Nick Earls
Nick Earls
28 January 2010

Celebrated Australian author Nick Earls’ debut young adult novel After January is now complete.

First published by UQP in 1996, After January – which follows high-school graduate Alex Delaney’s journey from adolescence into adulthood – has been re-released with the prequel, ‘Juliet’.

“I’m really glad that the two of them are together now because it feels like they should be. I’m surprised we didn’t do it before,” Mr Earls said.

After January was born out of ‘Juliet’ – a short story published in an anthology in 1995 and set the year before the novel.

‘Juliet’, a story in which Alex is first introduced, also represents the author’s first attempt at writing for the young adult market, a literary experiment which has well and truly paid off.

“I was asked to write a story for a young adult anthology and I said I didn’t really know how to do that,” Mr Earls said.

“I realised I shouldn’t say no because I needed to say yes to everything in the hope that something would work out for me.

“I remembered being in the school play in my last year of school and took something from there and created a fictional story, but because I was drawing on myself for the central character, I didn’t write it the way I was normally writing at that time.

“Even before that story was published people were reading it and responding in a way that I just wasn’t used to with my writing at that stage and the character kind of stuck around in my head.”

Since then, Mr Earls has had 13 books published, five of which have had teenage central characters.

“I think it’s a really interesting time of life,” he said.

“It’s a time of life when a lot of things can come sharply into focus, when you’ve got big decisions to make about where you’re going to head and who you’re going to be. It’s a time that can have its share of anguish but also its share of opportunities.”

Like many of his fictional characters, Mr Earls himself had some tough decisions to make when choosing a pathway to take after school.

While passionate about writing, he couldn’t see how to turn his stories into a job and instead enrolled in a medical degree at UQ, graduating in 1986.

“I’d heard my mother’s stories and my grandfather’s stories about working in medicine and about being a med student and that sounded like a good course of action and so that’s what I did,” he said.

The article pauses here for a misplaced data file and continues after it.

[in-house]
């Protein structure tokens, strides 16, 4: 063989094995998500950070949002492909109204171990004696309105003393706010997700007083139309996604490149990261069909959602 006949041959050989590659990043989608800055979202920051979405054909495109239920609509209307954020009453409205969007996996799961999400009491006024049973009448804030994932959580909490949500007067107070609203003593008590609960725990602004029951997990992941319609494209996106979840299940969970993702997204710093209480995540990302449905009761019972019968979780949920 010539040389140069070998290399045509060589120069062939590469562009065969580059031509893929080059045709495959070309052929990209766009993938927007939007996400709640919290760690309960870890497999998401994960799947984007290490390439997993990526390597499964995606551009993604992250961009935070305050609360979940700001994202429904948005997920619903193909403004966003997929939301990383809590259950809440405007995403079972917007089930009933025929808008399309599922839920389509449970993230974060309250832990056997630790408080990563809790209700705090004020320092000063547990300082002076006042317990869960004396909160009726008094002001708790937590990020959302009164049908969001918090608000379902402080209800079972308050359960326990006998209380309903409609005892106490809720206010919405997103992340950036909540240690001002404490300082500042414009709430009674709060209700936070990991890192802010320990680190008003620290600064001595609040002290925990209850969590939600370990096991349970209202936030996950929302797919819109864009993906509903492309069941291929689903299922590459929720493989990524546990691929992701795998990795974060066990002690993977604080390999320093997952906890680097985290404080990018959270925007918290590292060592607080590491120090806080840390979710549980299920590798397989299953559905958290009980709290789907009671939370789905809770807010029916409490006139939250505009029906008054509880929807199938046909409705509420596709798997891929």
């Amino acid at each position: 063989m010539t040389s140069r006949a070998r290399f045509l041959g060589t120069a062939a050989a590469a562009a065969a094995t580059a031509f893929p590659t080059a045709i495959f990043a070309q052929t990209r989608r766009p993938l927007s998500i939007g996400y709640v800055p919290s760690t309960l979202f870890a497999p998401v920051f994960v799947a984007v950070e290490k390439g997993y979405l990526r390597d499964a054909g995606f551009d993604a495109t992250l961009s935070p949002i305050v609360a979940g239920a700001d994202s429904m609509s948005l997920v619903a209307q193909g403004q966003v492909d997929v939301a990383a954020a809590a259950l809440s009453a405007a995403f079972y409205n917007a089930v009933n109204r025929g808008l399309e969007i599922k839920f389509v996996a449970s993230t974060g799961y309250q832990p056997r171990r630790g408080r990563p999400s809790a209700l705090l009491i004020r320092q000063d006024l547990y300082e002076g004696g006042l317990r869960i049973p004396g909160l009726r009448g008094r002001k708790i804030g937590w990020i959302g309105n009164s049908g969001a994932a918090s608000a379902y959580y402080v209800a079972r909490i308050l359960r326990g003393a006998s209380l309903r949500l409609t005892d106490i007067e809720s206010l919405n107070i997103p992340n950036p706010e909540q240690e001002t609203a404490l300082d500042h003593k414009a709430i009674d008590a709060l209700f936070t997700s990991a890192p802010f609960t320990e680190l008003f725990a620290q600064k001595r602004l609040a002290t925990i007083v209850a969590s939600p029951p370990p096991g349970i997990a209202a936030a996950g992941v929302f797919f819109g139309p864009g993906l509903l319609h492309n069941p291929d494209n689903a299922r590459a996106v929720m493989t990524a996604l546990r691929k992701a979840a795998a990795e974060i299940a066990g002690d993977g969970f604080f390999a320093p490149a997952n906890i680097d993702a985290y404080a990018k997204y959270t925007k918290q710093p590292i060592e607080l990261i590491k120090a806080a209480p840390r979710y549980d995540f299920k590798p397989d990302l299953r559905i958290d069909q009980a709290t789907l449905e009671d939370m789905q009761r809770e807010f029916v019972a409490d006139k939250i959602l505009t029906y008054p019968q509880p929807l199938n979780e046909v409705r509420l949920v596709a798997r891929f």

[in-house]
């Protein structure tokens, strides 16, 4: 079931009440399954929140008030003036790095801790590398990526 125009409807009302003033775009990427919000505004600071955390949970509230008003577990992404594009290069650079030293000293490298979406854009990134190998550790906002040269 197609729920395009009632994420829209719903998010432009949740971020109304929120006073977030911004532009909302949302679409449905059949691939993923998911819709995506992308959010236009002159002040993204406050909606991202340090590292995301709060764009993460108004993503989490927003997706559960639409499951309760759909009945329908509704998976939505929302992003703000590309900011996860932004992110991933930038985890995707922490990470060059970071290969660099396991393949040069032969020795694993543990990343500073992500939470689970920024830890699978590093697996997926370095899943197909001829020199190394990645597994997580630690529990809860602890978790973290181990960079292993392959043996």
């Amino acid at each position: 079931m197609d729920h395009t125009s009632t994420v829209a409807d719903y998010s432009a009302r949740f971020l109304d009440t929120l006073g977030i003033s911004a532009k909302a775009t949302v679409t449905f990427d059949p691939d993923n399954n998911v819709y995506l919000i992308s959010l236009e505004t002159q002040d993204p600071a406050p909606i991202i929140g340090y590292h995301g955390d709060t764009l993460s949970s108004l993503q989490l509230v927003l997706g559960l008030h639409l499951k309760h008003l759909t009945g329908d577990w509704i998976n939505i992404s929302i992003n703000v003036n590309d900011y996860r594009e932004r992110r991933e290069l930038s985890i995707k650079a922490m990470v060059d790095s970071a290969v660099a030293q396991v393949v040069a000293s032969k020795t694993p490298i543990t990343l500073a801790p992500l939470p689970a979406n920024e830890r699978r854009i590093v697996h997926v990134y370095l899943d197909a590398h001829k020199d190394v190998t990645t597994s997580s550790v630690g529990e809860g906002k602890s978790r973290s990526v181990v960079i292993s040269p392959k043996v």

“It was good. I had a really great time here on this campus, and medicine is a job that I think would have made me happy but I just happened to really love writing.

“In the mid to late 90s, at least partly because of this book, it got to move from being a part-time peripheral thing to being what I do full-time. I’m just really lucky that’s come about.”

Although unlikely to return to the wards, he said having a medical background had at times proved useful in his writing and when doing charity work for hospitals.

Mr Earls actively supports several children’s charities, work he says feels like “a natural thing”.

He was the founding chair of the Australian arm of the international aid agency War Child and is now a War Child ambassador. He is also patron of Kids Who Make a Difference and Hands on Art, and an honorary ambassador for both the Mater Foundation and the Abused Child Trust.

“In each case I’ve been approached by that organisation and I’ve often done some one-off thing for them and I’ve been impressed with the work they do, so then when they’ve asked me to take on a bigger role I’ve been enthusiastic,” he said.

A former UQ Alumnus of the Year, Mr Earls will participate in the Writers’ Hub as part of the UQ Centenary Celebration Day on April 18.

Media: Penny Robinson at UQ Communications (07 3365 9723,